Employment of mothers with infants decreases again
May 03, 2001
Among mothers with infants, the proportion who worked for pay dropped from 52.7 percent in 1999 to 51.0 percent in 2000. This proportion also fell between 1998 and 1999.
Of married mothers with infants, the proportion with jobs decreased from 53.7 percent in 1999 to 51.1 percent in 2000. In contrast, unmarried mothers experienced a gain in employment in 2000, as they did in the previous two years. Last year, 50.7 percent of unmarried mothers worked for pay, up from 49.5 percent in 1999. This rise, combined with the decline in jobholding by married mothers, narrowed the difference in employment by marital status to less than one percentage point.
These data on the employment of mothers are produced by the Current Population Survey. "Infants" refers to children under 1 year. "Unmarried mothers" include never-married, divorced, separated, and widowed mothers. More information can be found in "Employment characteristics of families in 2000," news release USDL 01-103.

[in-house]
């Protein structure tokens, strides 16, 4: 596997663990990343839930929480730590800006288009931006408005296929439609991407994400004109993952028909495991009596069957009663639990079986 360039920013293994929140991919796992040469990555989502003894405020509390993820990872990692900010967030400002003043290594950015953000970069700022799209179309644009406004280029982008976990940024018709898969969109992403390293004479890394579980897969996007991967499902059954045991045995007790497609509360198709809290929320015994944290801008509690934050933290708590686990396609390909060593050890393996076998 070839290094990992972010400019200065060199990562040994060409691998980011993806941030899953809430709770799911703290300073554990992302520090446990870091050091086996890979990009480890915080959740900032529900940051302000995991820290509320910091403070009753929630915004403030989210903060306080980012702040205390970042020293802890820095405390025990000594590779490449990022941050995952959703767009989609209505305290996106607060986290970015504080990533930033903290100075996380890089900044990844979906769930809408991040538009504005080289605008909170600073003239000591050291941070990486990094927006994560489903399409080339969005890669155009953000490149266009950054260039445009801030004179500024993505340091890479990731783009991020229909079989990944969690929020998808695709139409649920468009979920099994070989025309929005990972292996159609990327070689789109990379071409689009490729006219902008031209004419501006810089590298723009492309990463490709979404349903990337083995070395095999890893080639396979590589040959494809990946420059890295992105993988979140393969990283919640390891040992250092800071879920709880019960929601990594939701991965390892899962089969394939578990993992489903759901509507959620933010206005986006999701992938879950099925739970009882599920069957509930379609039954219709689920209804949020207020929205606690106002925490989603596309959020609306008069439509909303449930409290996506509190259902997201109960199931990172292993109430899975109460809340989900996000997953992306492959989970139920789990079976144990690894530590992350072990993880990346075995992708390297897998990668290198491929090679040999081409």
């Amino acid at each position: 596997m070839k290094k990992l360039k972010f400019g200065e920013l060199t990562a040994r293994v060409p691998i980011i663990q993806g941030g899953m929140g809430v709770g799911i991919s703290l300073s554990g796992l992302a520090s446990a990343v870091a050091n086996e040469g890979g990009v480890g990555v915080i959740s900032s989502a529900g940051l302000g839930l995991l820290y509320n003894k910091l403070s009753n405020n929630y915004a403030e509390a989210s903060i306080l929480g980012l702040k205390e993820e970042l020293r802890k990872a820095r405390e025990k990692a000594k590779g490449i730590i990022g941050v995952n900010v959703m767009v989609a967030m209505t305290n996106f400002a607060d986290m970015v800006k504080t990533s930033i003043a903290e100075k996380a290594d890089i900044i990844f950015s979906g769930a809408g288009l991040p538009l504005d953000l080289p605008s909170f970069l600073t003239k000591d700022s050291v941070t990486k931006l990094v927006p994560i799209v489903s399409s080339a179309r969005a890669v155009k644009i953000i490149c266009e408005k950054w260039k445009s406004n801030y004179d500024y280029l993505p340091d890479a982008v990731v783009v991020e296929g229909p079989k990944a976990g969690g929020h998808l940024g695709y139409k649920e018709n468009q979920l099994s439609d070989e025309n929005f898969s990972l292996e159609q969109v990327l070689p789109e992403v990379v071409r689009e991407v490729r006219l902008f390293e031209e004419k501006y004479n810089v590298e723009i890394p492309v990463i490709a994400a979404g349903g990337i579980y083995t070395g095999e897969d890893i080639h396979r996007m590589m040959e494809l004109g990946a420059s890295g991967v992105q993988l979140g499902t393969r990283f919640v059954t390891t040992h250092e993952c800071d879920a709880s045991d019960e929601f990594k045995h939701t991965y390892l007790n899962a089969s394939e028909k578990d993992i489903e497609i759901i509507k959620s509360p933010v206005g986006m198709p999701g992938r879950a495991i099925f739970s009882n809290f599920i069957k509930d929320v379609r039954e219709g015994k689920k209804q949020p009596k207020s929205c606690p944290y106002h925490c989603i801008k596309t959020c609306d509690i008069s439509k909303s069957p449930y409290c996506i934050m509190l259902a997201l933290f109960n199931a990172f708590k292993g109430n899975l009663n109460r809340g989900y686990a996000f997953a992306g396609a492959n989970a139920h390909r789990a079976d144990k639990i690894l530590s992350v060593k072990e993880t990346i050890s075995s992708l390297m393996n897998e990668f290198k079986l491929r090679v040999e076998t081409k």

Bureau of Labor Statistics, U.S. Department of Labor, The Economics Daily, Employment of mothers with infants decreases again on the Internet at http://www.bls.gov/opub/ted/2001/apr/wk5/art04.htm (visited July 24, 2016).
Recent editions of Spotlight on Statistics
A look at healthcare spending, employment, pay, benefits, and prices
As one of the largest U.S. industries, healthcare is steadily growing to meet the needs of an increasing population with an increasing life expectancy. This Spotlight looks at how much people spend on healthcare, current and projected employment in the industry, employer-provided healthcare benefits, healthcare prices, and pay for workers in healthcare occupations.
Employment and Wages in Healthcare Occupations
Healthcare occupations are a significant percentage of U.S. employment. Some of the largest and highest paying occupations are in healthcare. This Spotlight examines employment and wages for healthcare occupations.
Fifty years of looking at changes in peoples lives
Longitudinal surveys help us understand long-term changes, such as how events that happened when a person was in high school affect labor market success as an adult.